In the run-up to Super Tuesday’s election, early voting polls provide Texans with the opportunity to cast their ballot early. Beginning Tuesday the 18th, early voting polls remain open for a period of 10 days, concluding on the 28th.
Of course, missing the early voting period still leaves voters the chance to cast their ballots on actual election day, March 3.
The big draw for this election cycle is the Democratic primary. With a large field of candidates, Democratic voters choose between far-left and center-left options. Vermont Senator Bernie Sanders leads in the latest poll from University of Texas/Texas Tribune, netting 24 percent support from those polled.
However, billionaire and former New York Mayor Michael Bloomberg, after outspending his competitors with millions in ad-buys made with personal funds, surges. He took 4th in the same poll with 10 percent. Presently, he occupies second place in an average of national polls, still lagging about 8 points behind frontrunner Sanders.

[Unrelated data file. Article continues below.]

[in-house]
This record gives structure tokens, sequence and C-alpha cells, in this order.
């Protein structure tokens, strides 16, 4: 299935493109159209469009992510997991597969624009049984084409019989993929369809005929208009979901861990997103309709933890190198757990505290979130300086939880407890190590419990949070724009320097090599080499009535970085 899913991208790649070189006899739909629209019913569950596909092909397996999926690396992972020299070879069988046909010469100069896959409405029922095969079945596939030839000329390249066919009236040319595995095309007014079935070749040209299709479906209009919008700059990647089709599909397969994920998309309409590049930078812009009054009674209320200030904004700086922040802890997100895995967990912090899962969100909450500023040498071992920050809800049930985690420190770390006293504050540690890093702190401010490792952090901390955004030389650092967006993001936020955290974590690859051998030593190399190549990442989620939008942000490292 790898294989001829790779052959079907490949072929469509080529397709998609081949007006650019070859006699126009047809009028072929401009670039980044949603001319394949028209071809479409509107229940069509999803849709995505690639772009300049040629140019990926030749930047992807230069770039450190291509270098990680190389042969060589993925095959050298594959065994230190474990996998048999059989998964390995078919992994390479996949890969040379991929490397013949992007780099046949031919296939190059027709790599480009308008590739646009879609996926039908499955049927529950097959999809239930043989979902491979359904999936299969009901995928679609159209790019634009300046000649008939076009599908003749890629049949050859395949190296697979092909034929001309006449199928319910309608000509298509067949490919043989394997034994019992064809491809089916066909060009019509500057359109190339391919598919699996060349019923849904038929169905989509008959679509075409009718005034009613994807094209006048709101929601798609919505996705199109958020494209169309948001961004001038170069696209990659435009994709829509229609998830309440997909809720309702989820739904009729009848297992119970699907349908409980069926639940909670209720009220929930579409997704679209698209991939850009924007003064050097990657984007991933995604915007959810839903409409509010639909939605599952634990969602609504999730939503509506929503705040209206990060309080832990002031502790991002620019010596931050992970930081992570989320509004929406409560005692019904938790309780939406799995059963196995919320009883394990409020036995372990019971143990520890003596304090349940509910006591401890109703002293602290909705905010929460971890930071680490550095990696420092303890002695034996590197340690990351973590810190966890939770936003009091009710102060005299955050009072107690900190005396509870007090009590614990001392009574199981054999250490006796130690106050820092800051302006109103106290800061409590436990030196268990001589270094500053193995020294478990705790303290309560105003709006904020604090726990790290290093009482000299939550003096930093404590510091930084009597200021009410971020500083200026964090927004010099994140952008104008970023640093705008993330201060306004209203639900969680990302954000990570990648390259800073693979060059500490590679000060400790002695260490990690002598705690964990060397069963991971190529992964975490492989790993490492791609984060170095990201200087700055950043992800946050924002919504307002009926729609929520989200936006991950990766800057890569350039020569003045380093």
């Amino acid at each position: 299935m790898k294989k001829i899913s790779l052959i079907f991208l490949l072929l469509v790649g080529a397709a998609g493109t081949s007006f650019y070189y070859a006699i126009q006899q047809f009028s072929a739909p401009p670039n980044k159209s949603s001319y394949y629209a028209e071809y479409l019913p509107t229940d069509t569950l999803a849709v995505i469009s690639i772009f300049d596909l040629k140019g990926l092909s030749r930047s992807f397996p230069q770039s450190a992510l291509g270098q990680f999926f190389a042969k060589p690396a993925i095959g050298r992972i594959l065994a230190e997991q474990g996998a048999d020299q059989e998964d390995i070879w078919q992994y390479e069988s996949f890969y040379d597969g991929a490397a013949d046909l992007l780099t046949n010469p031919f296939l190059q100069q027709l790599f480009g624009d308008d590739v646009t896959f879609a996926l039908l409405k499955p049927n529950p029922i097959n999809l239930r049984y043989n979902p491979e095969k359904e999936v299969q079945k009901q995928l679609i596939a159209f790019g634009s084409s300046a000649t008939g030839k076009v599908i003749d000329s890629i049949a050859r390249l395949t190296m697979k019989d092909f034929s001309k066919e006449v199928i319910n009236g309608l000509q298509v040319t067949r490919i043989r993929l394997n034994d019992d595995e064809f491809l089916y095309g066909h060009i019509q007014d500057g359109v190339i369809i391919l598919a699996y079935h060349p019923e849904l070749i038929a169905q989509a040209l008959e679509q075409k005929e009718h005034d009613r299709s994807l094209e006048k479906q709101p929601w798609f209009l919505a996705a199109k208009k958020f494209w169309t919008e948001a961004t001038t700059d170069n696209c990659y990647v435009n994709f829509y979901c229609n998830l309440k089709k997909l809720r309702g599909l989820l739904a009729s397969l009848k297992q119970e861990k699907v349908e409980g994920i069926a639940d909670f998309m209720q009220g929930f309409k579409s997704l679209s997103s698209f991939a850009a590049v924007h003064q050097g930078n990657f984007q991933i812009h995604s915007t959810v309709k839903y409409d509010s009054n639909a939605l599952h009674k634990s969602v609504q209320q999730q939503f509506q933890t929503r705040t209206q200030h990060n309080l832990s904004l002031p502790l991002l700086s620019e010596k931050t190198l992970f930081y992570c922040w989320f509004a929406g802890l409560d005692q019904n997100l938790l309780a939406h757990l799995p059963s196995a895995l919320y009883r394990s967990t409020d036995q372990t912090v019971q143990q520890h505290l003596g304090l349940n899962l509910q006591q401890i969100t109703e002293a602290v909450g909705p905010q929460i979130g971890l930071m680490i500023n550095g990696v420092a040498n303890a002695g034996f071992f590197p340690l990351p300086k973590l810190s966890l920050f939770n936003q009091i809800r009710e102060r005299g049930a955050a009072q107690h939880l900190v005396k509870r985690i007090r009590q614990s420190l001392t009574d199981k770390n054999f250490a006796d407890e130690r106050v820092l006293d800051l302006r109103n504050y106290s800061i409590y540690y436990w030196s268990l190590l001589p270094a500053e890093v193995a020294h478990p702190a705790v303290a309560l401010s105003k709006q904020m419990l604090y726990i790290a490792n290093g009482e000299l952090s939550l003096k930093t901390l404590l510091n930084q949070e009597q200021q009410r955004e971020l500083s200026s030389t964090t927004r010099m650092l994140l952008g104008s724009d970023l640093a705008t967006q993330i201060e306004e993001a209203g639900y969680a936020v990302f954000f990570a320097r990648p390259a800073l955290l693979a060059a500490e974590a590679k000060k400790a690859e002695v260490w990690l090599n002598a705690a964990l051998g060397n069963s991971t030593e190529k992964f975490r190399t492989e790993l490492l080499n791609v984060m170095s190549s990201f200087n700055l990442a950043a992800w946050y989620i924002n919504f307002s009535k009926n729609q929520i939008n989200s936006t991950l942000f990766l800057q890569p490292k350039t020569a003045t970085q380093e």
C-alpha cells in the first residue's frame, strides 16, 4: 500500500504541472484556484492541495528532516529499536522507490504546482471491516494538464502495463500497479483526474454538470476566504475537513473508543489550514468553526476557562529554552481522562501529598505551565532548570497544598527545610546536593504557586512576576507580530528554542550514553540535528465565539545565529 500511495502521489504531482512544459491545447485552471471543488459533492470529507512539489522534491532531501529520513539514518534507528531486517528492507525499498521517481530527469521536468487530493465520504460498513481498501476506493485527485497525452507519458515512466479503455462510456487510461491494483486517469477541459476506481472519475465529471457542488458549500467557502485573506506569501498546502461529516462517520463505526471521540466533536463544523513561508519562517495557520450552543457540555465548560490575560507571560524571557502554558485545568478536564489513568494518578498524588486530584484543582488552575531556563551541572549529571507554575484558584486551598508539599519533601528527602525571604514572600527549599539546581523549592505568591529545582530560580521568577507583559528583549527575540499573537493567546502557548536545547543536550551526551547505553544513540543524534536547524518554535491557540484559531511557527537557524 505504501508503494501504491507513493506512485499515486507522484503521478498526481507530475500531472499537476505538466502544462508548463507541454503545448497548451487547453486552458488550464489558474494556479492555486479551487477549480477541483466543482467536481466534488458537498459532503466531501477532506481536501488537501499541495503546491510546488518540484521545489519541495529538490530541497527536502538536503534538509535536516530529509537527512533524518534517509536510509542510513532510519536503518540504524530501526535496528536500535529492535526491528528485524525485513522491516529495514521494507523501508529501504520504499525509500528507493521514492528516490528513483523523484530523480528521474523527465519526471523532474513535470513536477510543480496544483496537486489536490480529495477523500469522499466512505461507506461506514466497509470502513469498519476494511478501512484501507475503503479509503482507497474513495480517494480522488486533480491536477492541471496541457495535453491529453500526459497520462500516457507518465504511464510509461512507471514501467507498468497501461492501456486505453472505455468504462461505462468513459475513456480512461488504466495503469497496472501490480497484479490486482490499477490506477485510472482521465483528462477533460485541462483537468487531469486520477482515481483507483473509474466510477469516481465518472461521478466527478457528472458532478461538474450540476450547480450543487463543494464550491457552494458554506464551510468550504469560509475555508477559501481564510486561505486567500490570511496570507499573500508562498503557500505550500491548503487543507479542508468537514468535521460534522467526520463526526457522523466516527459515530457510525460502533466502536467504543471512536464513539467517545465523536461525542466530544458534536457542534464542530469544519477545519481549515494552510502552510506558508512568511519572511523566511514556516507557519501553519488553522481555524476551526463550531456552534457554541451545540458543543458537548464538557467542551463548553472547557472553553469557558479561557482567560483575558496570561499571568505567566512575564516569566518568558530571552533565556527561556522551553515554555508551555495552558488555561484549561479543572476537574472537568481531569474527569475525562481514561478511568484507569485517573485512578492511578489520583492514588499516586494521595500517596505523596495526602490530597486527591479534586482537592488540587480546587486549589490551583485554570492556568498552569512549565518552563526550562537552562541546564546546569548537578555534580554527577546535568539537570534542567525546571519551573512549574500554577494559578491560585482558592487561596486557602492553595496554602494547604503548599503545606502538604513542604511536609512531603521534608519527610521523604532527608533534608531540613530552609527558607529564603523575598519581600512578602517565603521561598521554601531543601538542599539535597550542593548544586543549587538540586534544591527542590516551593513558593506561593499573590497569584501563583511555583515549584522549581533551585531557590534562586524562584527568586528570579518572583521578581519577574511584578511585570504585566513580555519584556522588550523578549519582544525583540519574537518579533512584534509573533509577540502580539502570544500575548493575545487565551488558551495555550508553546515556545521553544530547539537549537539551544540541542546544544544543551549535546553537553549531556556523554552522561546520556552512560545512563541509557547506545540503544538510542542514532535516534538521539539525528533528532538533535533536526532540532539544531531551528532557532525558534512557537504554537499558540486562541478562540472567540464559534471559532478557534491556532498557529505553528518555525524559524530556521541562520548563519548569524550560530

Early Voting Encompasses Other Important Elections
Though, Texans face a number of other important elections on the same ballot. Other races include several Texas Supreme Court seats, Texas Court of Criminal Appeals seats, and Chief Justice.
The second most anticipated election, however, follows the race for Texas’s U.S. Senate seat. Senator John Cornyn serves alongside Senator Ted Cruz and faces challenges from both his Republican Party and Texas Democrats.
In total, 12 candidates vie for the US Senate seat.
Record fundraising for state Democrats bolsters their campaign for what would be their first statewide win in 25 years. However, incumbent Cornyn also has deep pockets going into the election, with more than $10 million.
Still, his approval rating rests at only 37 percent, with a disapproval rating of 31 percent and the rest of respondents neutral. The perception of weakness in Cornyn’s support prompted a deep bench of Democratic candidates to enter the primary.
The March 3 ballot provides Texans an opportunity to select a challenger going into the November 3 Senate election. As Democrats make headway in a historically red state, candidates like Mary Jennings Hegar and Cristina Tzintzún Ramirez hope to lead their party to victory.